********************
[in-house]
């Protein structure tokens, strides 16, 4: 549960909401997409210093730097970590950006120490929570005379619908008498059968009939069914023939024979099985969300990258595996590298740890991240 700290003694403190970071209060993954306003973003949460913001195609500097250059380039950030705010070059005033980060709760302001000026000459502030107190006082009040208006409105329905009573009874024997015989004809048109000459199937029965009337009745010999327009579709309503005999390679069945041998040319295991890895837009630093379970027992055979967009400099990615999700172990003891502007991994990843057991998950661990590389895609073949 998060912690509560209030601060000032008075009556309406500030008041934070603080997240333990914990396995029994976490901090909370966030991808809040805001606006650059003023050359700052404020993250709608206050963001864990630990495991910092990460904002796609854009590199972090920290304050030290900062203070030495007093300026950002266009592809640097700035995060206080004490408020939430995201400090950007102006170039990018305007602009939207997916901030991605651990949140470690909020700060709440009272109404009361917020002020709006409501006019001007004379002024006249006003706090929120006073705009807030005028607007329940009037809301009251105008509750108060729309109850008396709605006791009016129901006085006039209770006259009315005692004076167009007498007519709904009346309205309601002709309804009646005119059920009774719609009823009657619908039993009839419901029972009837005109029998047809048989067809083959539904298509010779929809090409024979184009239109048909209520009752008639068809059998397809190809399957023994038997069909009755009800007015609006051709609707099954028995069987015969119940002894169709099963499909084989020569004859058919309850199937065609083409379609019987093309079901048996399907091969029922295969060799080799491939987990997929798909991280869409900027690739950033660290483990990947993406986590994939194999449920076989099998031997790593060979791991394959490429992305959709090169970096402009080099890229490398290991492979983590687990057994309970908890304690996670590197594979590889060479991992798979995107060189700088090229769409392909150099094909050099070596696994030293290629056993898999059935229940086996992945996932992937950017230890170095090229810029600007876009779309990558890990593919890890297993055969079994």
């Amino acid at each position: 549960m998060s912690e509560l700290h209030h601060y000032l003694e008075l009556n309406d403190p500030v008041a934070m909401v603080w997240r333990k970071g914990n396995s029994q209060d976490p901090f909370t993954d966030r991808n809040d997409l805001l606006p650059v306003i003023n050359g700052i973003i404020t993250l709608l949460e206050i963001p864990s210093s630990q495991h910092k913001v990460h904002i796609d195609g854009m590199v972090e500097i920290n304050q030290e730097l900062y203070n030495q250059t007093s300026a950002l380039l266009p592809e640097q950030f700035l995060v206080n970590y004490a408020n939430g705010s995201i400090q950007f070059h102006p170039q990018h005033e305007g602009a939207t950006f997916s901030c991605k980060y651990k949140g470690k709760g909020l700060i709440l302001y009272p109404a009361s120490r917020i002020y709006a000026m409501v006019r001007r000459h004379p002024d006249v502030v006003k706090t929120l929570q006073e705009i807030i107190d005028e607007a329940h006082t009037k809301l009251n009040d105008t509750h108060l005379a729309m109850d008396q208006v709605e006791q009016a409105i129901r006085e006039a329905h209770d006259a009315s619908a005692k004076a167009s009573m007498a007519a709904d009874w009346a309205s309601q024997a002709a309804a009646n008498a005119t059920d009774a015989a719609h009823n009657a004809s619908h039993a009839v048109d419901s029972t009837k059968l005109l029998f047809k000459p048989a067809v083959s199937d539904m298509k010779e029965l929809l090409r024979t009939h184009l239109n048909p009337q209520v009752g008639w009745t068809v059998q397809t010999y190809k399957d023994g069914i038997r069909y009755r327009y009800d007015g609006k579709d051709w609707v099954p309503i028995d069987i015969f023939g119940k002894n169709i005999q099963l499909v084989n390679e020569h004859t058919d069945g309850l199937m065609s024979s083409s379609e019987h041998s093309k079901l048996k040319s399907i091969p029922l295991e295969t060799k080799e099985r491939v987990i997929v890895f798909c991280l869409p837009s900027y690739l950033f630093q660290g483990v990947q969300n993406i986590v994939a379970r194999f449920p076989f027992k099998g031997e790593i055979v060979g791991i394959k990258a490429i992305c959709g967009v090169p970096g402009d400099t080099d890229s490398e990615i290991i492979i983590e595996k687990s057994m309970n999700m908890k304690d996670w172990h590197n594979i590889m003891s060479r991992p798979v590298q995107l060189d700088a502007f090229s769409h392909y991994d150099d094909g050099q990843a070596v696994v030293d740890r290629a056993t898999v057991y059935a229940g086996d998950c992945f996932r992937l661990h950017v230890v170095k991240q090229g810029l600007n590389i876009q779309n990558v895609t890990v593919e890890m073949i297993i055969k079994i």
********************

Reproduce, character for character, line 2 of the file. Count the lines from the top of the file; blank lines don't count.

């Protein structure tokens, strides 16, 4: 549960909401997409210093730097970590950006120490929570005379619908008498059968009939069914023939024979099985969300990258595996590298740890991240 700290003694403190970071209060993954306003973003949460913001195609500097250059380039950030705010070059005033980060709760302001000026000459502030107190006082009040208006409105329905009573009874024997015989004809048109000459199937029965009337009745010999327009579709309503005999390679069945041998040319295991890895837009630093379970027992055979967009400099990615999700172990003891502007991994990843057991998950661990590389895609073949 998060912690509560209030601060000032008075009556309406500030008041934070603080997240333990914990396995029994976490901090909370966030991808809040805001606006650059003023050359700052404020993250709608206050963001864990630990495991910092990460904002796609854009590199972090920290304050030290900062203070030495007093300026950002266009592809640097700035995060206080004490408020939430995201400090950007102006170039990018305007602009939207997916901030991605651990949140470690909020700060709440009272109404009361917020002020709006409501006019001007004379002024006249006003706090929120006073705009807030005028607007329940009037809301009251105008509750108060729309109850008396709605006791009016129901006085006039209770006259009315005692004076167009007498007519709904009346309205309601002709309804009646005119059920009774719609009823009657619908039993009839419901029972009837005109029998047809048989067809083959539904298509010779929809090409024979184009239109048909209520009752008639068809059998397809190809399957023994038997069909009755009800007015609006051709609707099954028995069987015969119940002894169709099963499909084989020569004859058919309850199937065609083409379609019987093309079901048996399907091969029922295969060799080799491939987990997929798909991280869409900027690739950033660290483990990947993406986590994939194999449920076989099998031997790593060979791991394959490429992305959709090169970096402009080099890229490398290991492979983590687990057994309970908890304690996670590197594979590889060479991992798979995107060189700088090229769409392909150099094909050099070596696994030293290629056993898999059935229940086996992945996932992937950017230890170095090229810029600007876009779309990558890990593919890890297993055969079994």